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Sunday, April 10, 2005

COUNTERPOINT

The God Gap: Japan and the clash of civilizations


Special to The Japan Times

There are many differences between Japan and the West, both historical and contemporary, but there is no gap so gaping and, perhaps, unbridgeable as the "God Gap."

When I first arrived in Japan in 1967, though I could barely speak a word of the language I felt immediately at home. I was happy to be away from the holier-than-thou rhetoric of life in the United States, a country whose instinct for religious intolerance runs deep within the body politic. That instinct is suppressed by laws which at times -- our times included -- are weakened by leaders who equate religious dogma with liberty.

The Japanese, on the other hand, have throughout their history been admirably tolerant of other religions. The persecution of Christians in the Edo Period (1603-1867) is an undoubted stain on this record, yet it was no worse than what European Christians were doing to each other and most everyone else. In addition, the policy had the virtue of excluding Europeans from Japan. After all, their sweet oratory was merely the colonialist's ruse and their Bible's pages reeked of gunpowder. By evading the European God, Japan circumvented the Western dominator.

Now, one topic currently being passionately discussed in Japan's government circles is bunmeikan taiwa (dialogue among civilizations). World cultures, as represented blatantly in our day by their religions, seem to be in the throes of a violent clash. Confrontation leads all too readily to violence; violence to holy destruction.

One of the characteristic features of Japanese society is the avoidance of confrontation -- most Japanese would rather walk away from a conflict than join the fray, and there is a tendency to nod and agree with another's opinion even when it is not shared. This is done out of both an ingrained civility and a commitment to the harmony of the moment over the self-assertion of conviction.

To non-Japanese unfamiliar with Japanese manners or the Japanese love of propriety and decorum over free expression and discord, this avoidance of confrontation can appear suspiciously like hypocrisy. But it is based on an ideal of amelioration: that people of differing beliefs can surely live together if they do not try to impose their faith on each other.

So back to the God Gap, and how it is manifesting itself in Japan and the world today.

Three of the world's major religions -- Christianity, Islam and Judaism -- at present seem to be on a geopolitical collision course. Americans are wont to see through their goggles an armored vehicle with an American at the wheel (and an Israeli as backseat driver) speeding to a disaster scene past roadside bombs planted by Muslims. Muslims see the same weaponized vehicle weaving its way recklessly through crowds of the faithful and itself causing disaster, with innocent civilians being run down at random -- chalked off by America as "collateral damage."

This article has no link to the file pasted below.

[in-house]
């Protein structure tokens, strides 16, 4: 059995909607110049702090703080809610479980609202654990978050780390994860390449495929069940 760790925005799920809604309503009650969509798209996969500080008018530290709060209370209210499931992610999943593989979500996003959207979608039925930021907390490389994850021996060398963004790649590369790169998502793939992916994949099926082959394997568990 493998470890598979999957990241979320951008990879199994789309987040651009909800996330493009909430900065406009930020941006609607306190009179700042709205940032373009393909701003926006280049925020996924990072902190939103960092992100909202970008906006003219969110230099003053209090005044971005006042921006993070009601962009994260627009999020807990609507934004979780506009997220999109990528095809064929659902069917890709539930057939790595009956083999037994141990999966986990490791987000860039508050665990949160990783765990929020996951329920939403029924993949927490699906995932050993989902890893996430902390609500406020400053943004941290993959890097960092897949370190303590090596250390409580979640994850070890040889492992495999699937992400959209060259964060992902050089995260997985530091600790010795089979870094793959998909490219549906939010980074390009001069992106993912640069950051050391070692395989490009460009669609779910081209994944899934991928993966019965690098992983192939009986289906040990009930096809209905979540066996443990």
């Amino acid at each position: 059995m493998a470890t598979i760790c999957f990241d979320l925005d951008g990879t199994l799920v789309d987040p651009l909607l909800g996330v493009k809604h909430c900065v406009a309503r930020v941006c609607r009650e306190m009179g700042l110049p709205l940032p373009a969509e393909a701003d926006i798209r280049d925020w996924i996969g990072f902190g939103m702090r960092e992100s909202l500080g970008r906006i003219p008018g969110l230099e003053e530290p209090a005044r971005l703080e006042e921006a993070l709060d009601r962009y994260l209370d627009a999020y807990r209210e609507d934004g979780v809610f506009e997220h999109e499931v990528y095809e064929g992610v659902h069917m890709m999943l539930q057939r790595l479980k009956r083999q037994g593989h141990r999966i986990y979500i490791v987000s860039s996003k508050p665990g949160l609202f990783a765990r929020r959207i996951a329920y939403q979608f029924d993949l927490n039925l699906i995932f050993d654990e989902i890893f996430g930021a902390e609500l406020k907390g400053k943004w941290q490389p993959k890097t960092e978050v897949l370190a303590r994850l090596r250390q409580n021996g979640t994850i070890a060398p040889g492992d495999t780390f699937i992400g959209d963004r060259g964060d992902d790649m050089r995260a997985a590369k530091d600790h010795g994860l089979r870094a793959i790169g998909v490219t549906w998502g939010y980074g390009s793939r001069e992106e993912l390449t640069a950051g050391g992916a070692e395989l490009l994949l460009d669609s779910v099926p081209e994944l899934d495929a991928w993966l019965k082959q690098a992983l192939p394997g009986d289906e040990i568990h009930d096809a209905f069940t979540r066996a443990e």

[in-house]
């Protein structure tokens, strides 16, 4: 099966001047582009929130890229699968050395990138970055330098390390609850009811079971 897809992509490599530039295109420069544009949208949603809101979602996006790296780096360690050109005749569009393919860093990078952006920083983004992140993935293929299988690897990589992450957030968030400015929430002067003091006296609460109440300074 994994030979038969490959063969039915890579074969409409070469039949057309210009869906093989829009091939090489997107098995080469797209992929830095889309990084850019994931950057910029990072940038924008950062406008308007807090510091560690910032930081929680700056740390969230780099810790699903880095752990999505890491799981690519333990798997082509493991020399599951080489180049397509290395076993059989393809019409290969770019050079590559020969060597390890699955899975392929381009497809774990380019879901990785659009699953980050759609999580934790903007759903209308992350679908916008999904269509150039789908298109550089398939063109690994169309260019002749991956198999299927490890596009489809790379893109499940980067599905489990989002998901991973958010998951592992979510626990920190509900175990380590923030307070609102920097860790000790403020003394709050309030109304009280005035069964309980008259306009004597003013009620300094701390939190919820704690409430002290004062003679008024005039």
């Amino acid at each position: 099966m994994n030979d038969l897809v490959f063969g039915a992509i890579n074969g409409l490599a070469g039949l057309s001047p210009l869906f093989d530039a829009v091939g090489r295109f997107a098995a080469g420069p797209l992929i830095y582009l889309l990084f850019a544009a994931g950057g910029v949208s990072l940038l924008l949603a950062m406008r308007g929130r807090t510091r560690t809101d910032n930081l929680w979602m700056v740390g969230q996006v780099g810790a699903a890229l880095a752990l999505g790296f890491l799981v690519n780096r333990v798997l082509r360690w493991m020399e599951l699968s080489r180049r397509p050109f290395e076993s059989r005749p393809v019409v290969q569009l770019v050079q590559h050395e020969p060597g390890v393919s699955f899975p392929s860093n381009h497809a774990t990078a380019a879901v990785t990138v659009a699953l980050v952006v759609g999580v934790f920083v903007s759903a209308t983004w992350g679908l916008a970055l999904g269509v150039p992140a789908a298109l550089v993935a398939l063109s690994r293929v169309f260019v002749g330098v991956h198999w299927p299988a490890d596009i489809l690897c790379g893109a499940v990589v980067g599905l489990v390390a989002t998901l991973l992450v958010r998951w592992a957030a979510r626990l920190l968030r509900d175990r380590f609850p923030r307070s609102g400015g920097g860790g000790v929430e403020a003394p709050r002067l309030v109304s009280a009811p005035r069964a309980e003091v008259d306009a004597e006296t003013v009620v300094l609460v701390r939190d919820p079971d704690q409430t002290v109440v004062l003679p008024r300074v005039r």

Whatever the metaphor, America today is on a one-nation crusade (with Britain as choirboy and Australia as little page) to ensure that its notion of civilization dominates the world. To George W. Bush, civilization is on the march, with all the backpacks of ammunition that its soldiers can carry. Many Americans see it as their duty to convert the entire world to their own way of life, whether this conversion is to Christianity, "liberty" or, as it is, a smeared combination of the two.

Non-believers in the U.S. are ridiculed and denigrated to the extent that, in some states, belief in Darwinian evolution is seen as seditious. There will someday be a woman president in the U.S. There may certainly be a black, an Asian American or Hispanic American, a gay president. But it is hard to foresee the day when an upstanding atheist moves into the White House.

And what of Japan in all this?

There is no other country in the developed world where this variety of religious intolerance is more alien. As such, it represents the biggest gap in thinking between Japan and the West, particularly the U.S. The Japanese are often described as a people who conform to set patterns of behavior for the sake of civic harmony. They may be outwardly constrained, but they are free to believe in what they wish. Sin does not invade their inner self. Practitioners of monotheistic religions by and large strive to control the individual's consciousness. It can be a sin to entertain an unacceptable thought. You need not act on your "evil thoughts" to be censured. But the Japanese don't generally care what you think, so long as, when in your actions, you dampen your individuality in the interests of social harmony.

It will be very difficult for Japan to become a military power again. It may be equally difficult for the Japanese to exert political influence in Asia in the future.

But in a world where powerful nations see their civilizations in hot pursuit of each other, the deep-seated religious tolerance of the Japanese makes them ideally suited to taking the role of mediator between civilizations.

A true freedom of thought and the tolerance that comes with it cannot be guaranteed by a piece of paper called a constitution if the prevailing attitude in a country dictates dogma. I would sooner trust the tradition of "think and let think" that, over centuries, has become the mainstream of spiritual life in Japan.



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